Lata Voyaging School voyaging crew of Vaka Valo Association, Duff Islands, had sailed the TePuke to Luova, Santa Cruz Island in June, 2017, then went home to wait for the right season to sail south to Vanuatu. They arrived back at Luova, Santa Cruz Island, in mid-October, and began to prepare the TePuke for a November voyage to either Vanikoro or Taumako.
They methodically replaced some parts of the TePuke. Based on weather signs, they expected a Palapu wind to happen early in November, or maybe earlier. October 20 a Te Palapu wind began to blow. It was just a matter of it becoming more stabile in position and strength. With little left to do on the TePuke, the voyage seemed imminent!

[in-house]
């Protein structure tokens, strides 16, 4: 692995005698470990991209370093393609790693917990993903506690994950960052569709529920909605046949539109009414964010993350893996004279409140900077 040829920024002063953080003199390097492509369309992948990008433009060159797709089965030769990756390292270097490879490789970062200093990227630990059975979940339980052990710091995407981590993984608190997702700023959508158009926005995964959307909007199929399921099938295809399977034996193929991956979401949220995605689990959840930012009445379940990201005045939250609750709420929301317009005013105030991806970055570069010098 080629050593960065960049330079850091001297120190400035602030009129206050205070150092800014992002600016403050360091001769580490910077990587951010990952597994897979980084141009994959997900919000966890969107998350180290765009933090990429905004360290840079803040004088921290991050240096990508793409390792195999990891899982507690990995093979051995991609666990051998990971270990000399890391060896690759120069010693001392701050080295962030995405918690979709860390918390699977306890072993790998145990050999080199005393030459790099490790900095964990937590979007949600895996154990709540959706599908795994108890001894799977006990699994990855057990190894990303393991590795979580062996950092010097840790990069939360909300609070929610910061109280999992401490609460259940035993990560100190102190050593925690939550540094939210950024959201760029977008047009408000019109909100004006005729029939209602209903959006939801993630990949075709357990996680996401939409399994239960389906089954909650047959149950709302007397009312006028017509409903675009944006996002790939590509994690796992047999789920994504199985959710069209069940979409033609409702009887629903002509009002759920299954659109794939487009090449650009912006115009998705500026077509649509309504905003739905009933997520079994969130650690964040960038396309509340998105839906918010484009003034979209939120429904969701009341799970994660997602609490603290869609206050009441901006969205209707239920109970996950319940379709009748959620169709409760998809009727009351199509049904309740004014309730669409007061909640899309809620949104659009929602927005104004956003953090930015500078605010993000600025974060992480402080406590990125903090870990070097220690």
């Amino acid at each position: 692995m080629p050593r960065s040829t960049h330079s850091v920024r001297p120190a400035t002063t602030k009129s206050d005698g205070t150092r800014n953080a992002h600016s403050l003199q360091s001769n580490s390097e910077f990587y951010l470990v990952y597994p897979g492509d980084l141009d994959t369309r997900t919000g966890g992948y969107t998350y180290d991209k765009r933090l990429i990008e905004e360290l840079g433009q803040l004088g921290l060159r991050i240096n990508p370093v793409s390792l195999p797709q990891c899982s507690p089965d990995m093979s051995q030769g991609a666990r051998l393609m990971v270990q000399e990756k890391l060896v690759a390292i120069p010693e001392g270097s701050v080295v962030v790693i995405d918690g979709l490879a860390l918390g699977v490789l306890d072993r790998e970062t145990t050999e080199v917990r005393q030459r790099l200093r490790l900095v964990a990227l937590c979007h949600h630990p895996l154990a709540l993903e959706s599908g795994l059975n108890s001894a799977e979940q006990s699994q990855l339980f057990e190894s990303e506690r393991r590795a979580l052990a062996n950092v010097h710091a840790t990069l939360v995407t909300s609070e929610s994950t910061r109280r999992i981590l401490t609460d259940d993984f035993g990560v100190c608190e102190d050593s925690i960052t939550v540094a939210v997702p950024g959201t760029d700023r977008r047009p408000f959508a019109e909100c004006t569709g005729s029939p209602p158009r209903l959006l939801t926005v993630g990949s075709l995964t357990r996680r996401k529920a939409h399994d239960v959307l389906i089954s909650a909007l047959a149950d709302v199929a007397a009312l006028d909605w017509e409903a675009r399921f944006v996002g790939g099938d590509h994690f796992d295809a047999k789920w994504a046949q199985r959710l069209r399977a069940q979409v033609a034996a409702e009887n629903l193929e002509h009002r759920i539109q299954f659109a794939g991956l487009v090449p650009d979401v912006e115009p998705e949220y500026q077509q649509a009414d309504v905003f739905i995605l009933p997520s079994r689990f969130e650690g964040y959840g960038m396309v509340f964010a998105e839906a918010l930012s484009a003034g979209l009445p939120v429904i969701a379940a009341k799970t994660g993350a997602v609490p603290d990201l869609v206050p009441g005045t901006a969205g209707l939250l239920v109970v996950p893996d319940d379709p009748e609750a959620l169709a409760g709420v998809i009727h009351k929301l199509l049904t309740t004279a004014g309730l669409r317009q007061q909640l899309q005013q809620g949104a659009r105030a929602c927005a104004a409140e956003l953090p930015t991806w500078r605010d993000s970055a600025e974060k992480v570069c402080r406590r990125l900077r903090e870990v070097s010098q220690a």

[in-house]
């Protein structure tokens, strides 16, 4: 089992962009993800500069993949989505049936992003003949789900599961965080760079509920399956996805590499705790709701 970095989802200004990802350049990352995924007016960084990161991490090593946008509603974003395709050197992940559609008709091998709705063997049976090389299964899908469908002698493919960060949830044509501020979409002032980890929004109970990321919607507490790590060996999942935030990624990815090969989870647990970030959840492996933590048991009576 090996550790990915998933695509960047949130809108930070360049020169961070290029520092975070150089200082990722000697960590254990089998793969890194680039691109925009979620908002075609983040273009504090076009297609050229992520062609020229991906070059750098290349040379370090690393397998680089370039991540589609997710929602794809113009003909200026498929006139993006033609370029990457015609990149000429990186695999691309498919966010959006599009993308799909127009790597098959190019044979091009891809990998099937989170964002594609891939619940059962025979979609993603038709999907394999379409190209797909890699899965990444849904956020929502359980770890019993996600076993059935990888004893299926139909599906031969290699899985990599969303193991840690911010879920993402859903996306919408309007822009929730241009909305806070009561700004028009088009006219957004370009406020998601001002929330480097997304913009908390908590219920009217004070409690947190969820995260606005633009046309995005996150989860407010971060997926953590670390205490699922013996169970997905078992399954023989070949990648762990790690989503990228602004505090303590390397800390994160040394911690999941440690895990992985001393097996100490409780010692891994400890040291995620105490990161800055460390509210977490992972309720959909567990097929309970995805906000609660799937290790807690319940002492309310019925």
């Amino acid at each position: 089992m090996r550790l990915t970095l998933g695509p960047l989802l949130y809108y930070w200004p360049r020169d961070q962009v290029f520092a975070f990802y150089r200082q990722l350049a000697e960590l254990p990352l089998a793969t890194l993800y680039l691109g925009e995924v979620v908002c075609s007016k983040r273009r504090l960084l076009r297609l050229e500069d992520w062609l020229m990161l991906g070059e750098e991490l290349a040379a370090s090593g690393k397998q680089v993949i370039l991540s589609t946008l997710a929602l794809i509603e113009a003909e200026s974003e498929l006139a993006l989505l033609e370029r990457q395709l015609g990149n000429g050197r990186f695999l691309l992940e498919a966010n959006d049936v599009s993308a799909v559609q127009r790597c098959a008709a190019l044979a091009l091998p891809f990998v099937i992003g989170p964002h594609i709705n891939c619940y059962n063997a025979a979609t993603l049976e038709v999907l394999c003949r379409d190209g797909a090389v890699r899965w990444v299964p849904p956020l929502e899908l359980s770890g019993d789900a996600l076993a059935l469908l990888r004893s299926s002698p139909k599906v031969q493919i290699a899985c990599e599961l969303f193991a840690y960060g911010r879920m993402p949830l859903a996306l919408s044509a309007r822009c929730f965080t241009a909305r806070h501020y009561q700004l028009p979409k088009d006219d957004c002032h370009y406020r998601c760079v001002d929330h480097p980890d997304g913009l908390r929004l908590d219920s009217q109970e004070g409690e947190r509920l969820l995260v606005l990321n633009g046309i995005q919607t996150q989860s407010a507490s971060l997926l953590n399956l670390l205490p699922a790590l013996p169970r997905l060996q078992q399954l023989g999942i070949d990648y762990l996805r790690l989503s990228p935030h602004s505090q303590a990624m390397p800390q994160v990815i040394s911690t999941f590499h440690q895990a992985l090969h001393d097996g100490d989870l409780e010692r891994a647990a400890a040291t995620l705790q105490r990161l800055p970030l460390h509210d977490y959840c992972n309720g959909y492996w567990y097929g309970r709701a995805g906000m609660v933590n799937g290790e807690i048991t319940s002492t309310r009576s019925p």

Then it happened. On October 21 at 2AM, Tinakula Volcano, jutting out of the sea between Sta Cruz Island and Outer Reef Islands, blew it’s top! Thunderous explosions awakened the inhabitants of many islands in Temotu. Ash clouds rose to over 37,000. feet (10,000 Meters) about sea level and heavy ash fall coated Nukapu and other Outer Reef Islands, fouling wells and water tanks. Some days later more huge explosions happened. Some of the voyaging crew suffered red eye and diarrhea, along with residents of Malo and Santa Cruz Islands.
Tinakula often releases smoke and sometimes shoots out rock and ash. But usually only right above it’s tiny crater. The last time an eruption of Tinakula really disturbed the people of other islands was 1972, when some people living on the island died and others evacuated. The time before that was in the 1880s. So people of these islands were surprised and frightened by when it happened.